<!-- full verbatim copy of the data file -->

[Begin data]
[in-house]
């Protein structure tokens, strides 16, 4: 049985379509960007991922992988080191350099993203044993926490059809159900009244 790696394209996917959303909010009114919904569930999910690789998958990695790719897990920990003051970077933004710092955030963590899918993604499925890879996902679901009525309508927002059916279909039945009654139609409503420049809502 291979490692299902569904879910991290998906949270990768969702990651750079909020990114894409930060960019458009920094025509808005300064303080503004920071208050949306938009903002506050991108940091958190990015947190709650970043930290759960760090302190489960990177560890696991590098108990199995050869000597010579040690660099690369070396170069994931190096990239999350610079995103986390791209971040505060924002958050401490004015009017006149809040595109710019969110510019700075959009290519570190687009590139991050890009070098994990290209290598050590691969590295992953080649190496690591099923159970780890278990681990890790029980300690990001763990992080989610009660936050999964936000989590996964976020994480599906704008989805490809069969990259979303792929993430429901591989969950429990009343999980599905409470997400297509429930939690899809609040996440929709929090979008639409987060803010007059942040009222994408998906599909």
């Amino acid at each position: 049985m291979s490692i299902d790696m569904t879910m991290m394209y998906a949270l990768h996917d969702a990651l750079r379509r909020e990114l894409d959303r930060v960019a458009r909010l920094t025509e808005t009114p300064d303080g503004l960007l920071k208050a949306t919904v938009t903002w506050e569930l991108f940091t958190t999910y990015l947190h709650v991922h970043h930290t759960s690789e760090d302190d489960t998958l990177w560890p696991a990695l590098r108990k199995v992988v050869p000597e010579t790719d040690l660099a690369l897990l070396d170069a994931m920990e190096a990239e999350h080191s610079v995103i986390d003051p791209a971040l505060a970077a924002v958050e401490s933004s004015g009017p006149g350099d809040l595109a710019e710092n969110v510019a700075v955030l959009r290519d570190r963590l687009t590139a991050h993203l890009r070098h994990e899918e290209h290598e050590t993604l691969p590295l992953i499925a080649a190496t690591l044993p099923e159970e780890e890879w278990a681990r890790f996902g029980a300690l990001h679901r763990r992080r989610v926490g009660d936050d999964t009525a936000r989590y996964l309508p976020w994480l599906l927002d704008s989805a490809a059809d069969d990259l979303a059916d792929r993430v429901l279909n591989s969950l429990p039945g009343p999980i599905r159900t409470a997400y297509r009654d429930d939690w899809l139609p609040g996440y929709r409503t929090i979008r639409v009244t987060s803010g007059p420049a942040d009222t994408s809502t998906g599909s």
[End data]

[in-house]
């Protein structure tokens, strides 16, 4: 049985379509960007991922992988080191350099993203044993926490059809159900009244 790696394209996917959303909010009114919904569930999910690789998958990695790719897990920990003051970077933004710092955030963590899918993604499925890879996902679901009525309508927002059916279909039945009654139609409503420049809502 291979490692299902569904879910991290998906949270990768969702990651750079909020990114894409930060960019458009920094025509808005300064303080503004920071208050949306938009903002506050991108940091958190990015947190709650970043930290759960760090302190489960990177560890696991590098108990199995050869000597010579040690660099690369070396170069994931190096990239999350610079995103986390791209971040505060924002958050401490004015009017006149809040595109710019969110510019700075959009290519570190687009590139991050890009070098994990290209290598050590691969590295992953080649190496690591099923159970780890278990681990890790029980300690990001763990992080989610009660936050999964936000989590996964976020994480599906704008989805490809069969990259979303792929993430429901591989969950429990009343999980599905409470997400297509429930939690899809609040996440929709929090979008639409987060803010007059942040009222994408998906599909």
């Amino acid at each position: 049985m291979s490692i299902d790696m569904t879910m991290m394209y998906a949270l990768h996917d969702a990651l750079r379509r909020e990114l894409d959303r930060v960019a458009r909010l920094t025509e808005t009114p300064d303080g503004l960007l920071k208050a949306t919904v938009t903002w506050e569930l991108f940091t958190t999910y990015l947190h709650v991922h970043h930290t759960s690789e760090d302190d489960t998958l990177w560890p696991a990695l590098r108990k199995v992988v050869p000597e010579t790719d040690l660099a690369l897990l070396d170069a994931m920990e190096a990239e999350h080191s610079v995103i986390d003051p791209a971040l505060a970077a924002v958050e401490s933004s004015g009017p006149g350099d809040l595109a710019e710092n969110v510019a700075v955030l959009r290519d570190r963590l687009t590139a991050h993203l890009r070098h994990e899918e290209h290598e050590t993604l691969p590295l992953i499925a080649a190496t690591l044993p099923e159970e780890e890879w278990a681990r890790f996902g029980a300690l990001h679901r763990r992080r989610v926490g009660d936050d999964t009525a936000r989590y996964l309508p976020w994480l599906l927002d704008s989805a490809a059809d069969d990259l979303a059916d792929r993430v429901l279909n591989s969950l429990p039945g009343p999980i599905r159900t409470a997400y297509r009654d429930d939690w899809l139609p609040g996440y929709r409503t929090i979008r639409v009244t987060s803010g007059p420049a942040d009222t994408s809502t998906g599909s």